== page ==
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Angiotensin converting enzyme and endotoxin induced lung damage in the mouse.

Publication Date
  • Research Article
  • Biology
  • Medicine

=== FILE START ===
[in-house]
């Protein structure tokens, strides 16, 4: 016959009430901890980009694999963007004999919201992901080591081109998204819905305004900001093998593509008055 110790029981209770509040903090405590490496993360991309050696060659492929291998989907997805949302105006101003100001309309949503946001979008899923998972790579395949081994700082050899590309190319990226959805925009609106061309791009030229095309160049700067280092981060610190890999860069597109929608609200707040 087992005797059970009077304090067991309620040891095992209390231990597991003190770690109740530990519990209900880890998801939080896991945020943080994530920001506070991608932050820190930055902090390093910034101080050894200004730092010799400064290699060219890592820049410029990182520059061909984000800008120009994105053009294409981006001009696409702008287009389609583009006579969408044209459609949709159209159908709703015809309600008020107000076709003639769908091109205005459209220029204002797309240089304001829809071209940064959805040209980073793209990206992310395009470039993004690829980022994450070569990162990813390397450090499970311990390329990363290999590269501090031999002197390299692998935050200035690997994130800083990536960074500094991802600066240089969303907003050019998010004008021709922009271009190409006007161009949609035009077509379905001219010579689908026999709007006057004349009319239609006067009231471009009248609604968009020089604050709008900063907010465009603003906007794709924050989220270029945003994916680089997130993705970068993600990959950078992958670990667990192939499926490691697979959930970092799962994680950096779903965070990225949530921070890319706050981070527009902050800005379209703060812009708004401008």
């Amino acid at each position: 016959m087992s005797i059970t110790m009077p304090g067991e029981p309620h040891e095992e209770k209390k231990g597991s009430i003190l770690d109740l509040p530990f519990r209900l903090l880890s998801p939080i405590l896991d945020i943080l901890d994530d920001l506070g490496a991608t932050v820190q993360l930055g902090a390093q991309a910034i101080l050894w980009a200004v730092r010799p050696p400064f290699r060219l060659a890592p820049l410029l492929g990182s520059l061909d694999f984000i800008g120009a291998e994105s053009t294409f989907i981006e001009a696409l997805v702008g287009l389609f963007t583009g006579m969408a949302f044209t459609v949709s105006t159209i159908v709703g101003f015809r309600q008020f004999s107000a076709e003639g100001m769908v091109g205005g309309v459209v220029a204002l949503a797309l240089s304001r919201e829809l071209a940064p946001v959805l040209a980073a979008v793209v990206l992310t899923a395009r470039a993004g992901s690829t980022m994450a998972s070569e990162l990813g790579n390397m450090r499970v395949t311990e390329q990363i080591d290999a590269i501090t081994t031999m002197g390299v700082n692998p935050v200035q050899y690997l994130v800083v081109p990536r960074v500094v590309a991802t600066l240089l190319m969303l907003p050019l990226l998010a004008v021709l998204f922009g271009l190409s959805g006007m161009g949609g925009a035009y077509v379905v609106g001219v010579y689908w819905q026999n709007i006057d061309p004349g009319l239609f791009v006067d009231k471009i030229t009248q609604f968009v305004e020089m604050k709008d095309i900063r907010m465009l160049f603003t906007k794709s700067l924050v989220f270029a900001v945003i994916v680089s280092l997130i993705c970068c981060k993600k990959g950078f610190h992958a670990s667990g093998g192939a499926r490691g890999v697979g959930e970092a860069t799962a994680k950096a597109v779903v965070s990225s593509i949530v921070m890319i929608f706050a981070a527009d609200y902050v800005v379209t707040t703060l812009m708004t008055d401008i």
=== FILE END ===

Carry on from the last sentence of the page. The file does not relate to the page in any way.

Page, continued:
Acute pulmonary oedema can be induced by intraperitoneal injection of Escherichia coli endotoxin in the mouse. A fall in serum angiotensin converting enzyme activity is found in mice given endotoxin and in patients with septic adult respiratory distress syndrome, and has been proposed as an indicator of lung microvascular injury. Protein concentration and angiotensin converting enzyme activity in serum, lung, and bronchoalveolar lavage fluid were determined in male mice up to eight hours after injection of endotoxin. By six hours the serum protein concentration had increased and the bronchoalveolar lavage fluid protein concentration had fallen, suggesting fluid shift into the lung. Angiotensin converting enzyme activity fell in serum and lung but increased in bronchoalveolar lavage fluid. As these changes in enzyme activity were not paralleled by changes in protein concentration they are unlikely to be a result of fluid shift or protein leak, and may indicate an active role of the enzyme in the response to sepsis.

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